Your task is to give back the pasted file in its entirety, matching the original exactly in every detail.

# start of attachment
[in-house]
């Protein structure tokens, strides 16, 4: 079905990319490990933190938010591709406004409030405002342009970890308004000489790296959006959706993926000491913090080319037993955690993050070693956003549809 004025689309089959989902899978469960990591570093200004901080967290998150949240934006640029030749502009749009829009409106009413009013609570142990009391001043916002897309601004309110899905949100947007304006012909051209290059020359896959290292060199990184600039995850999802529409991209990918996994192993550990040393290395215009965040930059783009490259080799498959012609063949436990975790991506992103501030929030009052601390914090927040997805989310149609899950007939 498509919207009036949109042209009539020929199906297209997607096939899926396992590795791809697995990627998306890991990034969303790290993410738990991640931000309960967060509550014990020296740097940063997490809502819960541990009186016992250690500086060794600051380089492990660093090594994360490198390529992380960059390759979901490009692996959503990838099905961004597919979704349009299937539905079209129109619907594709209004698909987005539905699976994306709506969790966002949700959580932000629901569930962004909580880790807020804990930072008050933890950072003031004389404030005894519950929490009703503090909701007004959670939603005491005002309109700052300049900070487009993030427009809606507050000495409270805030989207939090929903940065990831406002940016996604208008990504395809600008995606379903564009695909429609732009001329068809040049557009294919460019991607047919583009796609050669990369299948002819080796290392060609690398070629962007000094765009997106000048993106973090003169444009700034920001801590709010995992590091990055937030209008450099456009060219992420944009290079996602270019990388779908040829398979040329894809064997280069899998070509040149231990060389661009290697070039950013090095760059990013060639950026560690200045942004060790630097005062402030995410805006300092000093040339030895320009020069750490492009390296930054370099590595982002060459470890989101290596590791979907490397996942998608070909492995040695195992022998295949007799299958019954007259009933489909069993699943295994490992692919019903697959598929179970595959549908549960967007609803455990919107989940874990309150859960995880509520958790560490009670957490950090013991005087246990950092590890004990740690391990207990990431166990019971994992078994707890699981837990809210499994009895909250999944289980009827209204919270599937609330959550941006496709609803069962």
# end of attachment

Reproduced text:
[in-house]
């Protein structure tokens, strides 16, 4: 079905990319490990933190938010591709406004409030405002342009970890308004000489790296959006959706993926000491913090080319037993955690993050070693956003549809 004025689309089959989902899978469960990591570093200004901080967290998150949240934006640029030749502009749009829009409106009413009013609570142990009391001043916002897309601004309110899905949100947007304006012909051209290059020359896959290292060199990184600039995850999802529409991209990918996994192993550990040393290395215009965040930059783009490259080799498959012609063949436990975790991506992103501030929030009052601390914090927040997805989310149609899950007939 498509919207009036949109042209009539020929199906297209997607096939899926396992590795791809697995990627998306890991990034969303790290993410738990991640931000309960967060509550014990020296740097940063997490809502819960541990009186016992250690500086060794600051380089492990660093090594994360490198390529992380960059390759979901490009692996959503990838099905961004597919979704349009299937539905079209129109619907594709209004698909987005539905699976994306709506969790966002949700959580932000629901569930962004909580880790807020804990930072008050933890950072003031004389404030005894519950929490009703503090909701007004959670939603005491005002309109700052300049900070487009993030427009809606507050000495409270805030989207939090929903940065990831406002940016996604208008990504395809600008995606379903564009695909429609732009001329068809040049557009294919460019991607047919583009796609050669990369299948002819080796290392060609690398070629962007000094765009997106000048993106973090003169444009700034920001801590709010995992590091990055937030209008450099456009060219992420944009290079996602270019990388779908040829398979040329894809064997280069899998070509040149231990060389661009290697070039950013090095760059990013060639950026560690200045942004060790630097005062402030995410805006300092000093040339030895320009020069750490492009390296930054370099590595982002060459470890989101290596590791979907490397996942998608070909492995040695195992022998295949007799299958019954007259009933489909069993699943295994490992692919019903697959598929179970595959549908549960967007609803455990919107989940874990309150859960995880509520958790560490009670957490950090013991005087246990950092590890004990740690391990207990990431166990019971994992078994707890699981837990809210499994009895909250999944289980009827209204919270599937609330959550941006496709609803069962």